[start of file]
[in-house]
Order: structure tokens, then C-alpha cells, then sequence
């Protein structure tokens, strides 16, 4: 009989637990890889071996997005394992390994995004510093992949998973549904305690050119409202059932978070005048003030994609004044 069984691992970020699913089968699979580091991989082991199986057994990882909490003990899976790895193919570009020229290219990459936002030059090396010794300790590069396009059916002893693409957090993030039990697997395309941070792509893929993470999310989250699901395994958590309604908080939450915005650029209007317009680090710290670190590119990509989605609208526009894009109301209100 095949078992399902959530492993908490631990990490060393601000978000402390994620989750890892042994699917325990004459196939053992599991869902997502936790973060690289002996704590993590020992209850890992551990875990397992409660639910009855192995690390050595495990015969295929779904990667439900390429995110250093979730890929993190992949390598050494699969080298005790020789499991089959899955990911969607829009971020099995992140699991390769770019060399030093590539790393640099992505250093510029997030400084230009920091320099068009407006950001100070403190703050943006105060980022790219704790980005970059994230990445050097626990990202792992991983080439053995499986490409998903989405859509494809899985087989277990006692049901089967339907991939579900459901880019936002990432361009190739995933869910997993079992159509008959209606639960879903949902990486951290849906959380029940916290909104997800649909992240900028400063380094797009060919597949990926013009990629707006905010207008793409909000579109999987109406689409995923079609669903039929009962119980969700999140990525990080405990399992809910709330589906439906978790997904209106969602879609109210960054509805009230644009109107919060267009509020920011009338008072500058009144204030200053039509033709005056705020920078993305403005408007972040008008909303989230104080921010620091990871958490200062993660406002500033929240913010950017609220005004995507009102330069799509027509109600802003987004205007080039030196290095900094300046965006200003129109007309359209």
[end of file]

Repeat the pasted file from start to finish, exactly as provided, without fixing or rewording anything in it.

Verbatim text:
[in-house]
Order: structure tokens, then C-alpha cells, then sequence
């Protein structure tokens, strides 16, 4: 009989637990890889071996997005394992390994995004510093992949998973549904305690050119409202059932978070005048003030994609004044 069984691992970020699913089968699979580091991989082991199986057994990882909490003990899976790895193919570009020229290219990459936002030059090396010794300790590069396009059916002893693409957090993030039990697997395309941070792509893929993470999310989250699901395994958590309604908080939450915005650029209007317009680090710290670190590119990509989605609208526009894009109301209100 095949078992399902959530492993908490631990990490060393601000978000402390994620989750890892042994699917325990004459196939053992599991869902997502936790973060690289002996704590993590020992209850890992551990875990397992409660639910009855192995690390050595495990015969295929779904990667439900390429995110250093979730890929993190992949390598050494699969080298005790020789499991089959899955990911969607829009971020099995992140699991390769770019060399030093590539790393640099992505250093510029997030400084230009920091320099068009407006950001100070403190703050943006105060980022790219704790980005970059994230990445050097626990990202792992991983080439053995499986490409998903989405859509494809899985087989277990006692049901089967339907991939579900459901880019936002990432361009190739995933869910997993079992159509008959209606639960879903949902990486951290849906959380029940916290909104997800649909992240900028400063380094797009060919597949990926013009990629707006905010207008793409909000579109999987109406689409995923079609669903039929009962119980969700999140990525990080405990399992809910709330589906439906978790997904209106969602879609109210960054509805009230644009109107919060267009509020920011009338008072500058009144204030200053039509033709005056705020920078993305403005408007972040008008909303989230104080921010620091990871958490200062993660406002500033929240913010950017609220005004995507009102330069799509027509109600802003987004205007080039030196290095900094300046965006200003129109007309359209």